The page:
Business owners, managers and C-level executives alike are all trying to maintain balancing acts in their workforces. You don’t want so many workers that you keep catching them sitting around doing nothing and waiting for customers to walk in. But you also don’t want overloaded employees with too much work or too many customers to get to in a timely manner. Having a staffing shortage may not hurt your payroll, but it could impact your ability to effectively serve clients. Finding the perfect workforce balance to minimize costs but maximize productivity takes careful planning and the ability to anticipate your needs.

Signs That You’re Understaffed

Whether you’re understaffed or overstaffed may just be a matter of perception. As an employer, you may think you have the right size staff, but your employees could feel differently – as could your customers. For example, a 2010 Gallup survey found that 40 percent of workers said their companies were understaffed.[1] One study found that 63 percent of IT departments were understaffed.[2] Another report revealed that 80 percent of marketers surveyed said they felt overloaded and their companies were understaffed.[3]

But as an executive, you may be more concerned with your profits than how your employees feel about your staffing practices. However, you shouldn’t just brush this off as employees griping about having to work too much. Understaffing can lead to an erosion of the quality of your products and/or services, so it would be wise to pay attention to these signs that you might be understaffed:

  1. Mounting Overtime: Paying your employees overtime week after week is a great way to ruin your payroll budget halfway through the year. If you notice that your employees are regularly racking up overtime hours, it could be a sign that your staff needs help.
  2. Customer Complaints: Though not all customer complaints are related to your staffing levels, many are. If your customers are complaining that they have to wait too long to be helped or feel rushed when they do get service from one of your workers, an extra staff member or two may make a big difference.
  3. Constant Errors: When workers are spread too thin, mistakes will occur. It could be that your employees are rushing from one duty to the next or that they are mentally and physically overwhelmed. Whatever the reason, constant mistakes will turn off your clientele and make them look elsewhere for your products and/or services.
  4. Missed Deadlines: There aren’t too many businesses that can afford to be lenient with deadlines. Whether it’s internal deadlines or deadlines for clients, being late is indicative of a lack of professionalism. It also could mean that your employees are overloaded and unable to realistically meet their deadline requirements.
  5. Employees Saying it’s Busy When it’s Not: One of the telltale signs of staffing shortages is your employees discussing how busy they are and your numbers not backing it up. If you find that your workers keep talking about how busy they are, but your sales figures don’t reflect that, you may have a staffing shortage problem.
Infographic about the signs that you're understaffed.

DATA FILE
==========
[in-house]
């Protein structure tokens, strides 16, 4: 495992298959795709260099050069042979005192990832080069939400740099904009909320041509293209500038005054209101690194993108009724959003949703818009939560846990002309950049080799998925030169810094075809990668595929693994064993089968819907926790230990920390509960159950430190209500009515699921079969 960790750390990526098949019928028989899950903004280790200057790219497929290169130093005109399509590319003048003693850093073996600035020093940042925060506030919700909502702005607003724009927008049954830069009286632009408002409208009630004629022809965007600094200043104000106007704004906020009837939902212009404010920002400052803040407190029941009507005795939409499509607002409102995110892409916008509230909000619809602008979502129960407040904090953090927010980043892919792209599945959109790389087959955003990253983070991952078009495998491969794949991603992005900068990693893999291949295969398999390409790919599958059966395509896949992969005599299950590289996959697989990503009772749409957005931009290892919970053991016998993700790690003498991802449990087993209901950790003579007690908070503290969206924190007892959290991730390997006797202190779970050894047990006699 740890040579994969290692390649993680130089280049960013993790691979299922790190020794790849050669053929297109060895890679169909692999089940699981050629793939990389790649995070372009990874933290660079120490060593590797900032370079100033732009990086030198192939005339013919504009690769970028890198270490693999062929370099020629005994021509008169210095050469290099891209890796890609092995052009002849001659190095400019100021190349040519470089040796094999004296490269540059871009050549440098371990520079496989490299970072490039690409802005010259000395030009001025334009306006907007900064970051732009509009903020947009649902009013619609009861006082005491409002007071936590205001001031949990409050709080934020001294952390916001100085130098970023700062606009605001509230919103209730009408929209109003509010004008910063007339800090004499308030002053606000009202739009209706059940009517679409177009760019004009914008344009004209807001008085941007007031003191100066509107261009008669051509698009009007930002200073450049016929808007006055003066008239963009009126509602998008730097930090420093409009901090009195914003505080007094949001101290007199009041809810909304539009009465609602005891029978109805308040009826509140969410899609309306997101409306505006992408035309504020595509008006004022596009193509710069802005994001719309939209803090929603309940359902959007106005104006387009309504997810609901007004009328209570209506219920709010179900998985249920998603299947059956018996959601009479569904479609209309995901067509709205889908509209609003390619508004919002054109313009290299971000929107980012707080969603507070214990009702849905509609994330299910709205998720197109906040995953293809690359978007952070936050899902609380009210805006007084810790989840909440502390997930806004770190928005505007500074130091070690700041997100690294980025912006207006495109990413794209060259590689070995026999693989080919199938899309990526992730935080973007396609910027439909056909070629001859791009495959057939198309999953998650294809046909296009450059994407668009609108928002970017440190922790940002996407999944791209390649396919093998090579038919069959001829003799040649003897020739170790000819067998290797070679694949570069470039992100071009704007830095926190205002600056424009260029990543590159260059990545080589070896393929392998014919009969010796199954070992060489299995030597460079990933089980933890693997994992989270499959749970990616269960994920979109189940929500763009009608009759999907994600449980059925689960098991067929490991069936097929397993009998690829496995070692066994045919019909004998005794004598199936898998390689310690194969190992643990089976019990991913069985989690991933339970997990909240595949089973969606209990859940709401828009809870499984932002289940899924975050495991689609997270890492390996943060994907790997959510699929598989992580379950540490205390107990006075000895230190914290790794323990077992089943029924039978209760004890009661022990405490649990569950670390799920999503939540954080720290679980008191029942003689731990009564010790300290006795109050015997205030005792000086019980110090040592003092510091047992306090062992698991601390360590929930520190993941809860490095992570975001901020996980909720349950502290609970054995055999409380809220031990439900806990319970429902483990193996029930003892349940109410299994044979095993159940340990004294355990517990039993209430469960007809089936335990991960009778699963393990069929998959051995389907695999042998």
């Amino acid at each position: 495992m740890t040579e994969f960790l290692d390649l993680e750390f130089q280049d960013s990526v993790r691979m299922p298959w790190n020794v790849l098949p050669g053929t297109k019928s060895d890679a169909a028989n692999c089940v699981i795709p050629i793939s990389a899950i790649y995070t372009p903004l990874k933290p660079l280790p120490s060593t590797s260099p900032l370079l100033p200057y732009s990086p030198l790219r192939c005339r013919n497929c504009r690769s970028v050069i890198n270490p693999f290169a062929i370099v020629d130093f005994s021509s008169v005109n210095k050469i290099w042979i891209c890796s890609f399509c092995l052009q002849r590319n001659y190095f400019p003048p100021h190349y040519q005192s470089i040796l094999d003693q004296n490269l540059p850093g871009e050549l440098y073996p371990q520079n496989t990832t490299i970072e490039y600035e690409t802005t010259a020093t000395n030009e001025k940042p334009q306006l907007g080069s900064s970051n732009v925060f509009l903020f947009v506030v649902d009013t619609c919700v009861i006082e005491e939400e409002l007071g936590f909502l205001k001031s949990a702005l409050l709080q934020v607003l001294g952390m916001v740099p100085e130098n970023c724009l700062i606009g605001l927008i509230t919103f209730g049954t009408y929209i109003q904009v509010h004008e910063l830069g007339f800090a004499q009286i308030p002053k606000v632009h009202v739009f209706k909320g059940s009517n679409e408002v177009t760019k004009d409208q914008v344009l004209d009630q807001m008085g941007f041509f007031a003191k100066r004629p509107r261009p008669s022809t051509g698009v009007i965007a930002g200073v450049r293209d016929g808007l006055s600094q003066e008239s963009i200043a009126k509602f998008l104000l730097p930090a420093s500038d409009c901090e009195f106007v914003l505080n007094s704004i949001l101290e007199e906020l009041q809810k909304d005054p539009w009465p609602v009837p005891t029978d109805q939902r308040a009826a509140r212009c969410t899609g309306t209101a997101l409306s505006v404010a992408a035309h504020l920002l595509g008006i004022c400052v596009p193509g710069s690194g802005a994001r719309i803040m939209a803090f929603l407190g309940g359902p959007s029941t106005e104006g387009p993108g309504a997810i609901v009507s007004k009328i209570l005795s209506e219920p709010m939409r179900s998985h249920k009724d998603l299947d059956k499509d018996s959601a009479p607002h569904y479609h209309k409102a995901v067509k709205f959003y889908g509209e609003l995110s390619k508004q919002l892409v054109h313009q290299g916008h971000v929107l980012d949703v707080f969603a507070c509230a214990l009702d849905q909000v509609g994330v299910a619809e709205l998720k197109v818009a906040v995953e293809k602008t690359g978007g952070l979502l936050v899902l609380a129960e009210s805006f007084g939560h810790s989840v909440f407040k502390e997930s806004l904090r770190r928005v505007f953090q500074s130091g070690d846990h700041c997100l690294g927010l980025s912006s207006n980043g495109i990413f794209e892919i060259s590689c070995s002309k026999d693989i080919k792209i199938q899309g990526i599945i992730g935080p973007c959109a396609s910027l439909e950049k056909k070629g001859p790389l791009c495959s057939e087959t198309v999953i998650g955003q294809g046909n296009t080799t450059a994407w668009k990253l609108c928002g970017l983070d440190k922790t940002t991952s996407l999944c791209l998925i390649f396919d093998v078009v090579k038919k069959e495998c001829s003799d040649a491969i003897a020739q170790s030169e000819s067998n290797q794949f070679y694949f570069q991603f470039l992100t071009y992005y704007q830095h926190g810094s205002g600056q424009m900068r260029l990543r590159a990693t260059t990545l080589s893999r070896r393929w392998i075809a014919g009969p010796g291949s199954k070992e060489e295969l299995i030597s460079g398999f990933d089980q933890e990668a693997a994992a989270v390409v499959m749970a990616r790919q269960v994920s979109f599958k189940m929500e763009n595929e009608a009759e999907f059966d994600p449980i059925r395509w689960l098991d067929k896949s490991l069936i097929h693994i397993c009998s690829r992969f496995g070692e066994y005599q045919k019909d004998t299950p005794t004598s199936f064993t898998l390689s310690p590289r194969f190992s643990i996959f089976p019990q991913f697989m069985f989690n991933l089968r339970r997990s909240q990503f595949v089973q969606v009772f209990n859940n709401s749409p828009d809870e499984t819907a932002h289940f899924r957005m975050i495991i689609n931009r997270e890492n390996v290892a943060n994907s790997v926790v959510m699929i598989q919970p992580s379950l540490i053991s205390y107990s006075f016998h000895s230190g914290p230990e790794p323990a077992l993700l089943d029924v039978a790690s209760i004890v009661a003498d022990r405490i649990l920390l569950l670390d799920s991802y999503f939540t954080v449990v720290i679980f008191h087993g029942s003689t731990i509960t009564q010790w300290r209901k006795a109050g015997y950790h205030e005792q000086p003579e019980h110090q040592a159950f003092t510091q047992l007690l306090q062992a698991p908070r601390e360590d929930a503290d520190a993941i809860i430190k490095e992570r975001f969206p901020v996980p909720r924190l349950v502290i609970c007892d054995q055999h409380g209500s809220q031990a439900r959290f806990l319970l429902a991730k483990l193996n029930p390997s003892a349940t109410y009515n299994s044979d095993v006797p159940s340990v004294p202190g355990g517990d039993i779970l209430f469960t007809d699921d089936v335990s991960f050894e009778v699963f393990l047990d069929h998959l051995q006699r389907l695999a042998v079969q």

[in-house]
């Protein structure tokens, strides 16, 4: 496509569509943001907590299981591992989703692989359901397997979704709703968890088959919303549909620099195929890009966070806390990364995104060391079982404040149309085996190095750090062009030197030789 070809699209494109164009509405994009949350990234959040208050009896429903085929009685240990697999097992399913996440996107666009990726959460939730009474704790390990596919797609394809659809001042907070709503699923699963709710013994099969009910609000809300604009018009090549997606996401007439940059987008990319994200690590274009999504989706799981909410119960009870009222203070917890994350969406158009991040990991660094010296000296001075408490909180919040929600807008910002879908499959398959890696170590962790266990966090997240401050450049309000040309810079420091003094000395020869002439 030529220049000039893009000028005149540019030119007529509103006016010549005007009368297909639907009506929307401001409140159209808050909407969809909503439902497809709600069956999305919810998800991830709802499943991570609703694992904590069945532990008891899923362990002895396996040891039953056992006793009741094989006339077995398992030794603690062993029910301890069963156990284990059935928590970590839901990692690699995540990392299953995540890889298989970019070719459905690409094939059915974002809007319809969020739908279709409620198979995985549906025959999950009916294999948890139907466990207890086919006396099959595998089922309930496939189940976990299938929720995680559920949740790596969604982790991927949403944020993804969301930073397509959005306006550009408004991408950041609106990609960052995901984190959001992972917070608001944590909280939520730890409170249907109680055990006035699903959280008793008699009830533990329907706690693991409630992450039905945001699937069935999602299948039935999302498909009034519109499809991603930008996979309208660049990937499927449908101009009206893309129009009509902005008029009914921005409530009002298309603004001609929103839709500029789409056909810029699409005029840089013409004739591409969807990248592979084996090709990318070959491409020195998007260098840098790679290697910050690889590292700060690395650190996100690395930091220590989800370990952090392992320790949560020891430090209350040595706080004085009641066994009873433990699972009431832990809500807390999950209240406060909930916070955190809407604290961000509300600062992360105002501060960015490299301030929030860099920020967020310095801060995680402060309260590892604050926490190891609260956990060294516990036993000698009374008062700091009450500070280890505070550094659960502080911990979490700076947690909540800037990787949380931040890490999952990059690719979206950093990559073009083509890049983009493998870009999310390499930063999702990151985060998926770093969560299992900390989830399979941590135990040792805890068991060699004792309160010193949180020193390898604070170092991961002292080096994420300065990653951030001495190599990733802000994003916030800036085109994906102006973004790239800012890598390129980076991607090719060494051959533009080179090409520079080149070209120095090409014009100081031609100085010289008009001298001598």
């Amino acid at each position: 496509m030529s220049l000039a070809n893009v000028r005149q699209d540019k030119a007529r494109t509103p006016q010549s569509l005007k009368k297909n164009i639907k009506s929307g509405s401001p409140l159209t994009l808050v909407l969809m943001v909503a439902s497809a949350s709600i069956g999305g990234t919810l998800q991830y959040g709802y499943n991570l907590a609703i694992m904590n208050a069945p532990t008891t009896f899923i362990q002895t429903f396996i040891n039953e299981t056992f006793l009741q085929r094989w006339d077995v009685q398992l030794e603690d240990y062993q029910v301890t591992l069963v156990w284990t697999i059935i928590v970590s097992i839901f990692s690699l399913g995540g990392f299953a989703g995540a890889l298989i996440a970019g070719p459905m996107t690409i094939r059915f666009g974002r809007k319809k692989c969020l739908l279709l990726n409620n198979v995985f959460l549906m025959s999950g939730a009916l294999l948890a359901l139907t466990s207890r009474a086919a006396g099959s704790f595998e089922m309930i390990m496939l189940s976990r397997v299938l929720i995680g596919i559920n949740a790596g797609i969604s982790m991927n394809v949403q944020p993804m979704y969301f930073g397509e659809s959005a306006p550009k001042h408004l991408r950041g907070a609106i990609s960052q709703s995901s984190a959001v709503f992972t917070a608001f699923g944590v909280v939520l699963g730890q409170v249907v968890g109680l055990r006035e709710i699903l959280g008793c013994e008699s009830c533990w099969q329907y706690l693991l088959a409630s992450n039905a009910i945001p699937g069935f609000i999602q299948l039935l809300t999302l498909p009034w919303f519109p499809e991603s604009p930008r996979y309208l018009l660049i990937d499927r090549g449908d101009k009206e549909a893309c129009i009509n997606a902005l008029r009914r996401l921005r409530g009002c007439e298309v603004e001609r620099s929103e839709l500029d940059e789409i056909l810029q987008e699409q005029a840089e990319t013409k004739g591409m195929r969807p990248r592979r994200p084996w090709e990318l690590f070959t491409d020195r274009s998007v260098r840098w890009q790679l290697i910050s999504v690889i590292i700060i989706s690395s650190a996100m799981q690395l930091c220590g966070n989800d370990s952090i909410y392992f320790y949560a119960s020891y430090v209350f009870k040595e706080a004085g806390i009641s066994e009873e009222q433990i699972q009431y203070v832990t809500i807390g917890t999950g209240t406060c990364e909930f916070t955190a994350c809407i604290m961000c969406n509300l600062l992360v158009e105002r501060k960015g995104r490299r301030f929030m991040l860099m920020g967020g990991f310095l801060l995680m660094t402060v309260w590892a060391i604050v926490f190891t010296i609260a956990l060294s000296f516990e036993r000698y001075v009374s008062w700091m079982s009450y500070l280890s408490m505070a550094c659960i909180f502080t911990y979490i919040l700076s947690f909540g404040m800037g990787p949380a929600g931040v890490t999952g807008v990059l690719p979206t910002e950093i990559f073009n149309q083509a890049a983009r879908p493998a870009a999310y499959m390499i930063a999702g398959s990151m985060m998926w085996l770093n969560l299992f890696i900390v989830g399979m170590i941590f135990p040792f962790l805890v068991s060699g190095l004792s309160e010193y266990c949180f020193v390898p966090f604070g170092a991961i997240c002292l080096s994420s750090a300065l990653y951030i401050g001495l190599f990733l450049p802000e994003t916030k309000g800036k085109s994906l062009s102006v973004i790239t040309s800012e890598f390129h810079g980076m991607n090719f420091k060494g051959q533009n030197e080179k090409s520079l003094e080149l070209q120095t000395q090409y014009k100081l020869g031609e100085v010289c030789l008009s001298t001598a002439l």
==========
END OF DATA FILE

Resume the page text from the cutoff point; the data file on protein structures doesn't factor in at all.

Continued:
How to Respond to a Staffing Shortage

When you determine that you may have an understaffing issue, it can be difficult to know what to do. On one hand, you know that an extra worker or two will alleviate some pressure on your current staff, but on the other, you may not feel you can afford to add more full-time workers. To truly determine whether or not you need to beef up your staff, ask yourself the following questions:
Picture of a question mark.
  • Do you or your employees feel the staffing shortage all day, every day; or is it only at certain times of the day, month or year?
  • How efficient is your staff? Is there a lot of time wasted? Are they taking too long to complete certain tasks?
  • Are you expecting or hoping for any upcoming business growth?
  • Are your deadlines and work expectations realistic?

Your answers to these questions will help you determine whether or not you need more workers. If your staffing shortage is only for brief periods of the day or only during certain times in the year, temporary staffing may be the way to go. If you find that your deadlines are unrealistic or that your staff is highly inefficient, it could mean that you simply need to reorganize your staff and focus on management. However, if you are feeling staffing shortages during a time when you are hoping to grow your business, hiring permanent, high-performing employees may be best.

One common strategy for business owners and hiring managers who are unsure of their staffing needs is to use a temp-to-perm approach. This allows you to hire an employee on a temporary basis to see if the worker is a fit for your organization and if your company actually needs more staff.

Whether you need full-time workers, part-time staff, managers, C-level executives or temporary employees, TPG Staffing is prepared to help you meet your workforce needs. Staffing shortages don’t need to be the norm for your company. We’ve coordinated the workforce needs for dozens of businesses across the United States and can help in any industry. Contact us today at 732-246-7100 to begin remedying your staffing shortage.

[1] http://www.gallup.com/poll/143480/four-workers-say-company-understaffed.aspx

[2] http://www.securitymagazine.com/articles/83412-study–63-percent-of-companies–it-departments-are-understaffed

[3] http://www.adweek.com/brand-marketing/80-marketers-say-they-are-overloaded-and-understaffed-166339/